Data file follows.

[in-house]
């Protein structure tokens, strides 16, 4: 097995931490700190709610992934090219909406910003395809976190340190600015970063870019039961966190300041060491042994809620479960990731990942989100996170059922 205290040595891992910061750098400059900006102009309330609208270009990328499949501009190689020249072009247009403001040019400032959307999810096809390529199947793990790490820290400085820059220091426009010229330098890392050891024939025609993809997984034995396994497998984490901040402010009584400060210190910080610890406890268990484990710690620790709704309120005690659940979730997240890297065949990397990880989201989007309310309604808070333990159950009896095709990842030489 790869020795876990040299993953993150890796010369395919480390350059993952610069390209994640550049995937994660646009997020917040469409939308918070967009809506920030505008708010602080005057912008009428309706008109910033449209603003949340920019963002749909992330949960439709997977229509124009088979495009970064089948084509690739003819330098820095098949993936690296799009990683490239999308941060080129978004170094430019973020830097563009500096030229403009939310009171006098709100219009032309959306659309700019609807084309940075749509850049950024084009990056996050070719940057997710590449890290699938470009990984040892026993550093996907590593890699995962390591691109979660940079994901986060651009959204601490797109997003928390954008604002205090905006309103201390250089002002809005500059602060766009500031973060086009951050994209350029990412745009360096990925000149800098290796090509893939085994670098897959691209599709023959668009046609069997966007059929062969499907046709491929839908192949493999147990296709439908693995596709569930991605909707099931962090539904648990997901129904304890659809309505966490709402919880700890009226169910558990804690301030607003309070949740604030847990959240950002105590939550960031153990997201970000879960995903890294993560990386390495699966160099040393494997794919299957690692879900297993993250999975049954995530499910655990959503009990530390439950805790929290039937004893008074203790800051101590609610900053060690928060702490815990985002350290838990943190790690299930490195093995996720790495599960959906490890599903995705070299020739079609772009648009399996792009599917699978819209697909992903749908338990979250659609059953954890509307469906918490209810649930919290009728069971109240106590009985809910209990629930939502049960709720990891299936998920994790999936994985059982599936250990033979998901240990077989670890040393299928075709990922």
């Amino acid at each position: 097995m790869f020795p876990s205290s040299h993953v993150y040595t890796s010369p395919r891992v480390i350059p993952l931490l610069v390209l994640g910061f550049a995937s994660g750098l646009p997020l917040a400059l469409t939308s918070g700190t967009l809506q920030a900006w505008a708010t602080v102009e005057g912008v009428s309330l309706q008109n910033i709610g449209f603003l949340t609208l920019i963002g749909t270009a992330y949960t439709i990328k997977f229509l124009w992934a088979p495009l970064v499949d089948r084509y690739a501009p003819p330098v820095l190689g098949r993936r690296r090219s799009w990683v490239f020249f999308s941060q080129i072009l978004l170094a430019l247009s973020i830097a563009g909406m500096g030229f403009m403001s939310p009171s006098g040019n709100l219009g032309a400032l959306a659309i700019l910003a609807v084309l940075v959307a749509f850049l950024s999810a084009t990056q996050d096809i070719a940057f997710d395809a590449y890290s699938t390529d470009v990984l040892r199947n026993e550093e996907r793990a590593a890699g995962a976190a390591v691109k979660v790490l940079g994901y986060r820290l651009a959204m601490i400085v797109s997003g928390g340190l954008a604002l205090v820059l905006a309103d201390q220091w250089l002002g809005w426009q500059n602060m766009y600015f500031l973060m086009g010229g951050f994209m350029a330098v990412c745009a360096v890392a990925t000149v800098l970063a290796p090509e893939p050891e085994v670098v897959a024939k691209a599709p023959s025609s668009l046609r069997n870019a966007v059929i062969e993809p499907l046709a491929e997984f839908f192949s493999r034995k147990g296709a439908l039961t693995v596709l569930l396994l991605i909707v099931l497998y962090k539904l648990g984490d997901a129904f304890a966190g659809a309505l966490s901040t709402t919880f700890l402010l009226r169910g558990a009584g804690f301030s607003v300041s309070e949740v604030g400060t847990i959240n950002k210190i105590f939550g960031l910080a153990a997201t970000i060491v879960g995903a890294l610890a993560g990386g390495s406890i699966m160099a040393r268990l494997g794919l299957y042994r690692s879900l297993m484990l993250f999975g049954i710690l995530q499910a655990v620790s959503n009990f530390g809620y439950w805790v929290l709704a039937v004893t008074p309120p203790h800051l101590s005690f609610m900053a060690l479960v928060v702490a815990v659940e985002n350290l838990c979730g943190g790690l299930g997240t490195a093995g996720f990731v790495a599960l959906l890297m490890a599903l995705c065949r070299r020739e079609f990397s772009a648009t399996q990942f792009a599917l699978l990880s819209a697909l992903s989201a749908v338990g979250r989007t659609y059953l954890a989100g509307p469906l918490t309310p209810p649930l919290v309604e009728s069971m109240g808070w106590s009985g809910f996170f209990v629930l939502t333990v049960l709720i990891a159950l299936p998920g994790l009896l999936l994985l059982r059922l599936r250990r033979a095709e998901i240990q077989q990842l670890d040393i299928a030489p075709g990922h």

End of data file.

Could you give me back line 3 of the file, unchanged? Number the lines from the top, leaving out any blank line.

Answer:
């Amino acid at each position: 097995m790869f020795p876990s205290s040299h993953v993150y040595t890796s010369p395919r891992v480390i350059p993952l931490l610069v390209l994640g910061f550049a995937s994660g750098l646009p997020l917040a400059l469409t939308s918070g700190t967009l809506q920030a900006w505008a708010t602080v102009e005057g912008v009428s309330l309706q008109n910033i709610g449209f603003l949340t609208l920019i963002g749909t270009a992330y949960t439709i990328k997977f229509l124009w992934a088979p495009l970064v499949d089948r084509y690739a501009p003819p330098v820095l190689g098949r993936r690296r090219s799009w990683v490239f020249f999308s941060q080129i072009l978004l170094a430019l247009s973020i830097a563009g909406m500096g030229f403009m403001s939310p009171s006098g040019n709100l219009g032309a400032l959306a659309i700019l910003a609807v084309l940075v959307a749509f850049l950024s999810a084009t990056q996050d096809i070719a940057f997710d395809a590449y890290s699938t390529d470009v990984l040892r199947n026993e550093e996907r793990a590593a890699g995962a976190a390591v691109k979660v790490l940079g994901y986060r820290l651009a959204m601490i400085v797109s997003g928390g340190l954008a604002l205090v820059l905006a309103d201390q220091w250089l002002g809005w426009q500059n602060m766009y600015f500031l973060m086009g010229g951050f994209m350029a330098v990412c745009a360096v890392a990925t000149v800098l970063a290796p090509e893939p050891e085994v670098v897959a024939k691209a599709p023959s025609s668009l046609r069997n870019a966007v059929i062969e993809p499907l046709a491929e997984f839908f192949s493999r034995k147990g296709a439908l039961t693995v596709l569930l396994l991605i909707v099931l497998y962090k539904l648990g984490d997901a129904f304890a966190g659809a309505l966490s901040t709402t919880f700890l402010l009226r169910g558990a009584g804690f301030s607003v300041s309070e949740v604030g400060t847990i959240n950002k210190i105590f939550g960031l910080a153990a997201t970000i060491v879960g995903a890294l610890a993560g990386g390495s406890i699966m160099a040393r268990l494997g794919l299957y042994r690692s879900l297993m484990l993250f999975g049954i710690l995530q499910a655990v620790s959503n009990f530390g809620y439950w805790v929290l709704a039937v004893t008074p309120p203790h800051l101590s005690f609610m900053a060690l479960v928060v702490a815990v659940e985002n350290l838990c979730g943190g790690l299930g997240t490195a093995g996720f990731v790495a599960l959906l890297m490890a599903l995705c065949r070299r020739e079609f990397s772009a648009t399996q990942f792009a599917l699978l990880s819209a697909l992903s989201a749908v338990g979250r989007t659609y059953l954890a989100g509307p469906l918490t309310p209810p649930l919290v309604e009728s069971m109240g808070w106590s009985g809910f996170f209990v629930l939502t333990v049960l709720i990891a159950l299936p998920g994790l009896l999936l994985l059982r059922l599936r250990r033979a095709e998901i240990q077989q990842l670890d040393i299928a030489p075709g990922h």